SA competition watchdog questions Google's dominance
South Africa's Competition Commission (CompCom) believes that Google Search's preferential placement of its own specialist search units is distorting competition in favor of the tech giant.
This is one of the comments from the commission's provisional findings of its "online platforms market inquiry," published on Wednesday after over a year in the works.
The SA watchdog said the purpose of the inquiry was to identify market features that have adverse effects on competition amongst platforms, between businesses using these platforms, and the participation of small and medium enterprises (SMEs) and historically disadvantaged persons (HDPs) as both platforms and business users.
The recommendations follow 14 months of evidence gathering, public hearings and in-camera hearings about online intermediation platforms, including e-commerce, app stores, travel and accommodation platforms, food delivery, and online classifieds operating in South Africa .
Big tech under fire
The inquiry's findings could impact both local and global digital players who operate in South Africa. But US-based Google was particularly singled out in the recommendations.
The CompCom said that Google Search plays an important role in directing consumers to the different platforms, and in this way shapes platform competition.
"The prevalence of paid search at the top of the search results page without adequate identifiers as advertising raises platform customer acquisition costs and favours large, often global, platforms," it said in a statement.
"Preferential placement of their own specialist search units also distorts competition in Google's favour," it added.
The inquiry recommended that Google's paid results should be better labelled as advertising "with borders and shading to be clearer to consumers and that the top of the page is reserved for organic, or natural, search results based on relevance only, uninfluenced by payments".
The Commission said Google should allow competitors "to compete for prominence in a search by having their own specialist units and with no guaranteed positions for Google specialist units".
The watchdog also said it was exploring whether the default of Google Search appearing on all new mobile devices should end in South Africa.
This is not the first time the SA Competition Commission has taken aim at a global tech giant. Earlier this year it said it planned to prosecute social media giant Meta Platforms – the owner of Facebook and WhatsApp – for alleged abuse of dominance and asked the Competition Tribunal to fine the US-based company 10% of its local turnover.
In response to questions from Connecting Africa, a Google spokesperson said the company would review the report and planned to work constructively with the South African Competition Commission to answer their questions.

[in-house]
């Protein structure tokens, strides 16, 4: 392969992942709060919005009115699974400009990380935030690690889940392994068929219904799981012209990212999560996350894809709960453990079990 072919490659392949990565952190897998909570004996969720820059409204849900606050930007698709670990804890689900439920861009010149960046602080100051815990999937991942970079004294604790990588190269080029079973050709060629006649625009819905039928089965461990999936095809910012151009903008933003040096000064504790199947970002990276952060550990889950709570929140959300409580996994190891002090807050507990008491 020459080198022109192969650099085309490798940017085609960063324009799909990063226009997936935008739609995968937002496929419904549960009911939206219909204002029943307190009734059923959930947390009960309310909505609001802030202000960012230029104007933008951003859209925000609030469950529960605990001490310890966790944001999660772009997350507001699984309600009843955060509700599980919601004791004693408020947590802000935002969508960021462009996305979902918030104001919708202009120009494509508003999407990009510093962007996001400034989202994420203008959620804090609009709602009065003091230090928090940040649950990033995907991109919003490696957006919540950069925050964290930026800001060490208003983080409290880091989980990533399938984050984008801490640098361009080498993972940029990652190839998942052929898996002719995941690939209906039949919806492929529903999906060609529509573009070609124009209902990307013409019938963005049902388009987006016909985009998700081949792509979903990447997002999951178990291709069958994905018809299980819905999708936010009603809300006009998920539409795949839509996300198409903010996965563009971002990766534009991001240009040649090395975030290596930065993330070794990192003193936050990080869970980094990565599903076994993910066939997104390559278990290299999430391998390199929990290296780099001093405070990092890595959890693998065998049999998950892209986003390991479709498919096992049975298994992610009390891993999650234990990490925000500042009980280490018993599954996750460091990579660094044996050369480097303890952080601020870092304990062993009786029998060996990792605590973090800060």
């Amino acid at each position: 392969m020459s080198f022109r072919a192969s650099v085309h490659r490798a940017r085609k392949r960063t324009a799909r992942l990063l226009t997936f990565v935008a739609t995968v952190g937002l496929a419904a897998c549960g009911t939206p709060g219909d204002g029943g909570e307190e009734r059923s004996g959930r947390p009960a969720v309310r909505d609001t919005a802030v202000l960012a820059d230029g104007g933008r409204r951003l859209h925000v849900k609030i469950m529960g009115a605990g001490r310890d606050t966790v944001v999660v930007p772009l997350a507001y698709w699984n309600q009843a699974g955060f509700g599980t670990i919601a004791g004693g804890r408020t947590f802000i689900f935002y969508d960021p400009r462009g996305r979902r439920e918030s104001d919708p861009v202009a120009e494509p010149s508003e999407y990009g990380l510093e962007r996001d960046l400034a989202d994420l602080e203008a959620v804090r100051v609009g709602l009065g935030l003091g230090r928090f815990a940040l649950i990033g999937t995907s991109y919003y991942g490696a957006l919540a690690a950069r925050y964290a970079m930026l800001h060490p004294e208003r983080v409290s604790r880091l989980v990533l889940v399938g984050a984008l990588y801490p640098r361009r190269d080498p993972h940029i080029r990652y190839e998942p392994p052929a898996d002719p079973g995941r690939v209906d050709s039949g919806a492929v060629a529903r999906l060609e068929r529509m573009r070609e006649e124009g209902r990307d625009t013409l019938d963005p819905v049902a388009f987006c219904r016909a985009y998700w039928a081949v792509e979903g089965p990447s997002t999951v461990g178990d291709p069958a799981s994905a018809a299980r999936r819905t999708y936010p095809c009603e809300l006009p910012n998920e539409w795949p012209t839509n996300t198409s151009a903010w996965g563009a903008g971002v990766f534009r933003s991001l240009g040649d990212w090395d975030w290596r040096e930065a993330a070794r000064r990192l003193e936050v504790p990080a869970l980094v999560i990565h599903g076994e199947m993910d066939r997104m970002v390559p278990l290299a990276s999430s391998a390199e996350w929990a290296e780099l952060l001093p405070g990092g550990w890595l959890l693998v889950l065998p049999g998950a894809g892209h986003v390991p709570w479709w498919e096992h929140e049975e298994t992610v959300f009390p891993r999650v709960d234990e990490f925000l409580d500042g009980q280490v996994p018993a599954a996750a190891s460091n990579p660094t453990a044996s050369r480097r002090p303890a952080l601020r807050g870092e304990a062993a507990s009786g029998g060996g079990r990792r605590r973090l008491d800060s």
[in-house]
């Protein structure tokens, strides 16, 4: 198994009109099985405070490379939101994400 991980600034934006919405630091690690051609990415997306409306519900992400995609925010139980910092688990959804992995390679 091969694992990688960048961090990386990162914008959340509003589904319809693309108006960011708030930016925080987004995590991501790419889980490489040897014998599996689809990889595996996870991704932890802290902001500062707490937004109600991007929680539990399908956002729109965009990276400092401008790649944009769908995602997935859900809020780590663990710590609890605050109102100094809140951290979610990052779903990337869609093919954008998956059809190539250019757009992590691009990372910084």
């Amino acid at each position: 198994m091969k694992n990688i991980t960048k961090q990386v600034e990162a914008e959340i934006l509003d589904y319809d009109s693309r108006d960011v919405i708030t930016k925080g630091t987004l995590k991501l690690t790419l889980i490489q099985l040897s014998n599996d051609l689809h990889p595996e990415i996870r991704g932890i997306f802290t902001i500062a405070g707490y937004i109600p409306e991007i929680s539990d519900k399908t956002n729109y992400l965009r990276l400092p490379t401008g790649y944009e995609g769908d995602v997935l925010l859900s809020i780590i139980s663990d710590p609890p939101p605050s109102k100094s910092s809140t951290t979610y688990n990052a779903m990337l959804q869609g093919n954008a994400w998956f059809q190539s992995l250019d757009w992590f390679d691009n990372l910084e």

"Our mission is to organize information and make it universally accessible and useful. That's why we invest in products like Search, Gmail and Maps to help people in South Africa every day," the spokesperson said via email.
Google said it believes its products actually increase choice and expand competition.
"They level the playing field for small businesses everywhere – enabling them to sell their products, find customers, reduce their costs and, in difficult times, get back on their feet. The competition Google faces is always increasing: there are more ways than ever that people can find information, from specialized sites for travel and shopping, or from other search engines, social media and elsewhere," the search engine's spokesperson added.
The CompCom's inquiry was not only focused on Google. It also identified "leading platforms" in a number of categories, including Apple App Store, Google Play Store, Takealot, Booking.com, Airbnb, Mr Delivery, Uber Eats, Property24, Private Property, AutoTrader, and Cars.co.za.
Among the inquiry's list of findings was the assertion that SA apps face challenges in being discovered in competition with larger global app development companies. It recommended that the app stores provide country-specific curation of app recommendations and provide free promotional credits to SA app developers to boost their visibility.
Another interesting finding was that there are "extreme levels of fee discrimination against SMEs" in online classifieds, food delivery and, to a lesser extent, travel and accommodation, which it said hinders their participation and "has no coherent justification."
The inquiry recommended that a maximum cap be placed on the fee differentials between large and small businesses, potentially at 10-15%.
Stakeholders and the public have six weeks to make submissions to the inquiry on the provisional findings and recommendations.
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— Paula Gilbert, Editor, Connecting Africa